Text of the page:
But the NREL and Oberlin buildings are still very much exceptions to the rule, not models that facility managers can copy. In fact, before net-zero energy buildings become widespread, there is likely to be a period of time when facility managers aiming for that goal will have to rely on a three legged stool: energy-efficiency, on-site renewable energy, and the purchase of renewable energy from the grid.
"The best solution is producing all energy on-site," says Dru Crawley, team leader, commercial building research and development for the Department of Energy's Building Technology Program. "But we realize that most net-zero energy buildings will cascade down to using renewable energy certificates or other green energy purchases to close the gap."
The terms "carbon neutral" and "net-zero energy," as they're applied to buildings, are often used interchangeably. In most cases, this is a mistake, say experts. The terms are not synonymous — though, in some cases, they can both apply to a building.
A truly net-zero energy building is one that generates 100 percent of its power from renewable sources on-site all the time. That means it is completely grid-independent and therefore is never using any fossil-fuel-generated energy from a power plant. This type of net-zero energy building is also carbon neutral because no carbon dioxide emissions are released to the atmosphere.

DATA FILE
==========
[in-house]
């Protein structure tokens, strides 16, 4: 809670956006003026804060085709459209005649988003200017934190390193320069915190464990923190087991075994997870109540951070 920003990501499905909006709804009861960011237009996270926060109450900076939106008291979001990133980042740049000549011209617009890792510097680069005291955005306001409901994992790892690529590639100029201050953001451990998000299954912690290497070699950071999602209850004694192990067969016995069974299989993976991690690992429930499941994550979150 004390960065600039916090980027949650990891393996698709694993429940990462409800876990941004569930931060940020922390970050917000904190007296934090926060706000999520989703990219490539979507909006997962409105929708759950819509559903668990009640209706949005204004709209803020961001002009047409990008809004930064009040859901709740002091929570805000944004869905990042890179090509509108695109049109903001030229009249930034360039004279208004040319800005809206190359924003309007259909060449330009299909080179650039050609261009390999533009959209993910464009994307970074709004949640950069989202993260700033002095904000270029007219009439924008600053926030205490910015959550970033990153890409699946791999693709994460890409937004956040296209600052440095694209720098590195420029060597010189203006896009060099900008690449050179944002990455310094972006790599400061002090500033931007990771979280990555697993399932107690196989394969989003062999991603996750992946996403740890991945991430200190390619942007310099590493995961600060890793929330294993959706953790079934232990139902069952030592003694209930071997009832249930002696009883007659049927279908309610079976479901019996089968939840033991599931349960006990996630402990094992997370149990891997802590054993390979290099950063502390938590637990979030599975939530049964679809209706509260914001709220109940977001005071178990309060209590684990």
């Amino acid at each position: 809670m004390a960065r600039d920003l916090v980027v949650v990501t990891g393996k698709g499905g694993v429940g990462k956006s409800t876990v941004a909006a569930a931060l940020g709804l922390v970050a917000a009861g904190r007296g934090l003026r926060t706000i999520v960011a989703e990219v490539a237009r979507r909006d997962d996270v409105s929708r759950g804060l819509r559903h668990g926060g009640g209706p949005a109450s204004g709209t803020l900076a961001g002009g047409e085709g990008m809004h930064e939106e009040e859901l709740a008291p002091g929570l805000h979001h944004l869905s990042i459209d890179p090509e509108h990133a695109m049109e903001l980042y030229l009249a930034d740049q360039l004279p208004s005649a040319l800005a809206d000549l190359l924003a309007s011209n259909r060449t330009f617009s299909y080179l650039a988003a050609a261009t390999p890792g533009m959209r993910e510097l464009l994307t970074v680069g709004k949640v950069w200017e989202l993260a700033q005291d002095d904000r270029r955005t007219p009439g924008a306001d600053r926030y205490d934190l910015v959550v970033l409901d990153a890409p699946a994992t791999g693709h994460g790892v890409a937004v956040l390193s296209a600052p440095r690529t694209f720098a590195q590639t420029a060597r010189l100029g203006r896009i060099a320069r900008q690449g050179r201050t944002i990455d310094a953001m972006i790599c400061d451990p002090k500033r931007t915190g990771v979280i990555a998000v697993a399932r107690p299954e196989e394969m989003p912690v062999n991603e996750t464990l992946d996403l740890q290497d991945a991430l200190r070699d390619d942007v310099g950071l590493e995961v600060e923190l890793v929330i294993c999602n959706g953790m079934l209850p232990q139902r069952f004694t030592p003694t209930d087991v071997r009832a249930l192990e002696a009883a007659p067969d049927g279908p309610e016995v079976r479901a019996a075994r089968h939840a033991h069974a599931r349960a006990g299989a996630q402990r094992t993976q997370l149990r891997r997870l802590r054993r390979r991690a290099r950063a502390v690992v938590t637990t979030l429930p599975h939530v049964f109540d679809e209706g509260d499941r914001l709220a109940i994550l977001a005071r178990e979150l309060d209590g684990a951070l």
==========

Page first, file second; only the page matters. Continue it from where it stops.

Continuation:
However, because a net-zero energy building is defined as one that produces at least as much energy as it uses on an annual basis, there are times — peak demand times, for instance — when even the best net-zero energy buildings may be drawing from the grid. As soon as they draw a single electron from the grid, they cease to be carbon neutral, even if they make up that energy later in low-demand times with a surplus of renewable energy.
"Any project that draws on the grid is using fossil fuel-supplied energy," says Brad Jacobson, project manager and associate with EHDD Architecture. "So that means the project is not carbon neutral. Carbon neutrality is a different and more difficult goal than net-zero energy."
— Greg Zimmerman